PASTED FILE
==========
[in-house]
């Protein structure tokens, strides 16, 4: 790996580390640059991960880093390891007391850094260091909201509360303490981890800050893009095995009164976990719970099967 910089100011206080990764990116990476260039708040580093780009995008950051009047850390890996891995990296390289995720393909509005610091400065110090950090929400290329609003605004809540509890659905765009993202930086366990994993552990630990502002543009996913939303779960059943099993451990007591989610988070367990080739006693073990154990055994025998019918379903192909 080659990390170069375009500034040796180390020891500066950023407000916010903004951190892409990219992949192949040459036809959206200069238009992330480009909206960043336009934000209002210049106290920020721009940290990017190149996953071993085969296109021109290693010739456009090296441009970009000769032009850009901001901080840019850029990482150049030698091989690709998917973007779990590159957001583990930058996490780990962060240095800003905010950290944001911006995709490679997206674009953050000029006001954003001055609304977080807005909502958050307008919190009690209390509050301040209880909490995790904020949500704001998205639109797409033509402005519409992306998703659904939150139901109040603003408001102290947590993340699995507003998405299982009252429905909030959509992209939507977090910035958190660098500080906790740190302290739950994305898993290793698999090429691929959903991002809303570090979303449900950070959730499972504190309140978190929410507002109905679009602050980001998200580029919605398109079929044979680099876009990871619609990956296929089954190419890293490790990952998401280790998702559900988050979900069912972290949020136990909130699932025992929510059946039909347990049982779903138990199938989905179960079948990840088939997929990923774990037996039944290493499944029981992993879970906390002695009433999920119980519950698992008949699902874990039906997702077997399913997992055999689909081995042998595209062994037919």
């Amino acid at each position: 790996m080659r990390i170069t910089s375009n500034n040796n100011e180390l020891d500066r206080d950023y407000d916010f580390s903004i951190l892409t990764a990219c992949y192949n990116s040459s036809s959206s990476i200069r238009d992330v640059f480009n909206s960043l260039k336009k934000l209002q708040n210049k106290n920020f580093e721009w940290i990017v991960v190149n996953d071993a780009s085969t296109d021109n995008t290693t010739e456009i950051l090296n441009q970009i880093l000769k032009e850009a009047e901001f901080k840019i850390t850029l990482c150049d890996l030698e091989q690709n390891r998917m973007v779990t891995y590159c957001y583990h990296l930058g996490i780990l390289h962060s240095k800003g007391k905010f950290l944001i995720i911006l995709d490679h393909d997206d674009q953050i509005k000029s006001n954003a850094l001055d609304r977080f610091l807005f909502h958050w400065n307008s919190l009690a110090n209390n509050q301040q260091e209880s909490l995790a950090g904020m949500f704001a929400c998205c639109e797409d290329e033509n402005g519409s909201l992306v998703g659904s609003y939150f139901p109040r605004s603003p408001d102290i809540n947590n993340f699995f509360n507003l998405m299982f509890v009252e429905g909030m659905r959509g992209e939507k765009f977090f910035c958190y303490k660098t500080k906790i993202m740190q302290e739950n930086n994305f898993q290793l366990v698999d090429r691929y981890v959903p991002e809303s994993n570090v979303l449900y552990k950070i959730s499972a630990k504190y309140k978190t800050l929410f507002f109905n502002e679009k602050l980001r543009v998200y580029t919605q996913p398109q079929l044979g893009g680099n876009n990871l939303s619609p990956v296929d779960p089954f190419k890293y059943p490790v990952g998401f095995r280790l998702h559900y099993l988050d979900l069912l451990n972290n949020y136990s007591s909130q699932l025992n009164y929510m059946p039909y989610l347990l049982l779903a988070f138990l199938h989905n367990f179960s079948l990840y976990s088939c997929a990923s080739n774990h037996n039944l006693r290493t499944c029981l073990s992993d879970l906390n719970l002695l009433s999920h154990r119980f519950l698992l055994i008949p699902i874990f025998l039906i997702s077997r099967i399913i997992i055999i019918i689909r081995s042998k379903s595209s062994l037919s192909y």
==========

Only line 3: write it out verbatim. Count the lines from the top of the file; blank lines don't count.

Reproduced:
């Amino acid at each position: 790996m080659r990390i170069t910089s375009n500034n040796n100011e180390l020891d500066r206080d950023y407000d916010f580390s903004i951190l892409t990764a990219c992949y192949n990116s040459s036809s959206s990476i200069r238009d992330v640059f480009n909206s960043l260039k336009k934000l209002q708040n210049k106290n920020f580093e721009w940290i990017v991960v190149n996953d071993a780009s085969t296109d021109n995008t290693t010739e456009i950051l090296n441009q970009i880093l000769k032009e850009a009047e901001f901080k840019i850390t850029l990482c150049d890996l030698e091989q690709n390891r998917m973007v779990t891995y590159c957001y583990h990296l930058g996490i780990l390289h962060s240095k800003g007391k905010f950290l944001i995720i911006l995709d490679h393909d997206d674009q953050i509005k000029s006001n954003a850094l001055d609304r977080f610091l807005f909502h958050w400065n307008s919190l009690a110090n209390n509050q301040q260091e209880s909490l995790a950090g904020m949500f704001a929400c998205c639109e797409d290329e033509n402005g519409s909201l992306v998703g659904s609003y939150f139901p109040r605004s603003p408001d102290i809540n947590n993340f699995f509360n507003l998405m299982f509890v009252e429905g909030m659905r959509g992209e939507k765009f977090f910035c958190y303490k660098t500080k906790i993202m740190q302290e739950n930086n994305f898993q290793l366990v698999d090429r691929y981890v959903p991002e809303s994993n570090v979303l449900y552990k950070i959730s499972a630990k504190y309140k978190t800050l929410f507002f109905n502002e679009k602050l980001r543009v998200y580029t919605q996913p398109q079929l044979g893009g680099n876009n990871l939303s619609p990956v296929d779960p089954f190419k890293y059943p490790v990952g998401f095995r280790l998702h559900y099993l988050d979900l069912l451990n972290n949020y136990s007591s909130q699932l025992n009164y929510m059946p039909y989610l347990l049982l779903a988070f138990l199938h989905n367990f179960s079948l990840y976990s088939c997929a990923s080739n774990h037996n039944l006693r290493t499944c029981l073990s992993d879970l906390n719970l002695l009433s999920h154990r119980f519950l698992l055994i008949p699902i874990f025998l039906i997702s077997r099967i399913i997992i055999i019918i689909r081995s042998k379903s595209s062994l037919s192909y």